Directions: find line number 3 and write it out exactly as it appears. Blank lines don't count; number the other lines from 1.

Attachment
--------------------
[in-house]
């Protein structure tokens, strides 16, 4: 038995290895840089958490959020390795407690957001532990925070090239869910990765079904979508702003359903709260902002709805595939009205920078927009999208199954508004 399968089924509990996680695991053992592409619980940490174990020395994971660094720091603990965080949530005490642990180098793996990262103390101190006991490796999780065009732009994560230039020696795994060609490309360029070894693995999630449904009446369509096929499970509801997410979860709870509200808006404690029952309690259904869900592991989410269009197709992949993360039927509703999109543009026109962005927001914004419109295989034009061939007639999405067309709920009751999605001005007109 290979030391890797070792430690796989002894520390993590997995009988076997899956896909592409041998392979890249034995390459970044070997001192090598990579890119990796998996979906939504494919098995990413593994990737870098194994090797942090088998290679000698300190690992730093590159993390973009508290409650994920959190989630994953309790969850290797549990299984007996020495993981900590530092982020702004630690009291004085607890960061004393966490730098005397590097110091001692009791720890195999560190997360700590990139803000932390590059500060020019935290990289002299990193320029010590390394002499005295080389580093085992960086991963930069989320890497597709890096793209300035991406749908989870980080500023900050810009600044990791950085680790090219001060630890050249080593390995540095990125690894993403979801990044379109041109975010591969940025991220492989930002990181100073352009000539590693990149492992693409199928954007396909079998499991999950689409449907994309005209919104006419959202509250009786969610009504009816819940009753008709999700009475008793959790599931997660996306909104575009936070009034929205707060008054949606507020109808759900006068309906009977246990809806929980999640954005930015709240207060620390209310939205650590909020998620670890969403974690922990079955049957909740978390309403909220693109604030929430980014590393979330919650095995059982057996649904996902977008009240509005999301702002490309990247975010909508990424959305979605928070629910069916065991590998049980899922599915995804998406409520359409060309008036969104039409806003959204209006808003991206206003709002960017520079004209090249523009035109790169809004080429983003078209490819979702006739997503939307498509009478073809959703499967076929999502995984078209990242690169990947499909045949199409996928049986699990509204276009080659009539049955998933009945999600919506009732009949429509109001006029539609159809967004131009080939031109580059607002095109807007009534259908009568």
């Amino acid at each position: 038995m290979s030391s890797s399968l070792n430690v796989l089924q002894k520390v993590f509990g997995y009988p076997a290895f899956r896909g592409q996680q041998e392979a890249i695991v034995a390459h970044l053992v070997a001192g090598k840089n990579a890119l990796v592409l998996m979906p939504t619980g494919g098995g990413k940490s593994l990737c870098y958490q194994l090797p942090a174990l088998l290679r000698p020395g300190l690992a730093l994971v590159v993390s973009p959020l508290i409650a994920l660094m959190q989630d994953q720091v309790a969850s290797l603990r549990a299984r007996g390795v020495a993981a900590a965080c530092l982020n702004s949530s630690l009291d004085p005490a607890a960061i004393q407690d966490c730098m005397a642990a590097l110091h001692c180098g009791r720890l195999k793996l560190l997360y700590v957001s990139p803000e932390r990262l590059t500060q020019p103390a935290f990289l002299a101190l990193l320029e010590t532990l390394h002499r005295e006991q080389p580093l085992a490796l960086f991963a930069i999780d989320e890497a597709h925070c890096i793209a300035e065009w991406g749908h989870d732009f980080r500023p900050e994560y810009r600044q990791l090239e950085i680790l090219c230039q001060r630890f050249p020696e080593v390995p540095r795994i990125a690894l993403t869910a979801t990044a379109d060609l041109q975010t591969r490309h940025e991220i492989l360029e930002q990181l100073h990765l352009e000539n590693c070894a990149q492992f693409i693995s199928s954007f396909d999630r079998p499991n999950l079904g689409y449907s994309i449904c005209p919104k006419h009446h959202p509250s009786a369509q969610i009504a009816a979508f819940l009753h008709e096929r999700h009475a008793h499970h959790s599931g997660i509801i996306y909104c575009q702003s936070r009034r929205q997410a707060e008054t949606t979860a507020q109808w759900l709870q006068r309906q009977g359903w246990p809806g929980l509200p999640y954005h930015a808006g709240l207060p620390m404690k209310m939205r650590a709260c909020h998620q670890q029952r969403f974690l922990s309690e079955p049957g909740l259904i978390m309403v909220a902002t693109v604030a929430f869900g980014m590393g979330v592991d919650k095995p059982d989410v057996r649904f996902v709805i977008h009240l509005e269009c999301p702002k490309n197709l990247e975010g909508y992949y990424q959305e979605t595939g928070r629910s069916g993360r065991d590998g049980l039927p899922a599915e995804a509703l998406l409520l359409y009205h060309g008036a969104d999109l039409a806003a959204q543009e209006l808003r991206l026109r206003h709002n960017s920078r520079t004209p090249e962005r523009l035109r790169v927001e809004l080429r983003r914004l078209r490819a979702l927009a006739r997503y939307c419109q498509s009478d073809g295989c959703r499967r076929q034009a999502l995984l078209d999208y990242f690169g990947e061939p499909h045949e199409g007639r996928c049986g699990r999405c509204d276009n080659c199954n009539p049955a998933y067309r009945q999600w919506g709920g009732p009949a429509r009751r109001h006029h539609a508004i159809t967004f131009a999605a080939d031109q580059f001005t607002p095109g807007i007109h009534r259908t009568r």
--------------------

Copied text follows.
């Amino acid at each position: 038995m290979s030391s890797s399968l070792n430690v796989l089924q002894k520390v993590f509990g997995y009988p076997a290895f899956r896909g592409q996680q041998e392979a890249i695991v034995a390459h970044l053992v070997a001192g090598k840089n990579a890119l990796v592409l998996m979906p939504t619980g494919g098995g990413k940490s593994l990737c870098y958490q194994l090797p942090a174990l088998l290679r000698p020395g300190l690992a730093l994971v590159v993390s973009p959020l508290i409650a994920l660094m959190q989630d994953q720091v309790a969850s290797l603990r549990a299984r007996g390795v020495a993981a900590a965080c530092l982020n702004s949530s630690l009291d004085p005490a607890a960061i004393q407690d966490c730098m005397a642990a590097l110091h001692c180098g009791r720890l195999k793996l560190l997360y700590v957001s990139p803000e932390r990262l590059t500060q020019p103390a935290f990289l002299a101190l990193l320029e010590t532990l390394h002499r005295e006991q080389p580093l085992a490796l960086f991963a930069i999780d989320e890497a597709h925070c890096i793209a300035e065009w991406g749908h989870d732009f980080r500023p900050e994560y810009r600044q990791l090239e950085i680790l090219c230039q001060r630890f050249p020696e080593v390995p540095r795994i990125a690894l993403t869910a979801t990044a379109d060609l041109q975010t591969r490309h940025e991220i492989l360029e930002q990181l100073h990765l352009e000539n590693c070894a990149q492992f693409i693995s199928s954007f396909d999630r079998p499991n999950l079904g689409y449907s994309i449904c005209p919104k006419h009446h959202p509250s009786a369509q969610i009504a009816a979508f819940l009753h008709e096929r999700h009475a008793h499970h959790s599931g997660i509801i996306y909104c575009q702003s936070r009034r929205q997410a707060e008054t949606t979860a507020q109808w759900l709870q006068r309906q009977g359903w246990p809806g929980l509200p999640y954005h930015a808006g709240l207060p620390m404690k209310m939205r650590a709260c909020h998620q670890q029952r969403f974690l922990s309690e079955p049957g909740l259904i978390m309403v909220a902002t693109v604030a929430f869900g980014m590393g979330v592991d919650k095995p059982d989410v057996r649904f996902v709805i977008h009240l509005e269009c999301p702002k490309n197709l990247e975010g909508y992949y990424q959305e979605t595939g928070r629910s069916g993360r065991d590998g049980l039927p899922a599915e995804a509703l998406l409520l359409y009205h060309g008036a969104d999109l039409a806003a959204q543009e209006l808003r991206l026109r206003h709002n960017s920078r520079t004209p090249e962005r523009l035109r790169v927001e809004l080429r983003r914004l078209r490819a979702l927009a006739r997503y939307c419109q498509s009478d073809g295989c959703r499967r076929q034009a999502l995984l078209d999208y990242f690169g990947e061939p499909h045949e199409g007639r996928c049986g699990r999405c509204d276009n080659c199954n009539p049955a998933y067309r009945q999600w919506g709920g009732p009949a429509r009751r109001h006029h539609a508004i159809t967004f131009a999605a080939d031109q580059f001005t607002p095109g807007i007109h009534r259908t009568r």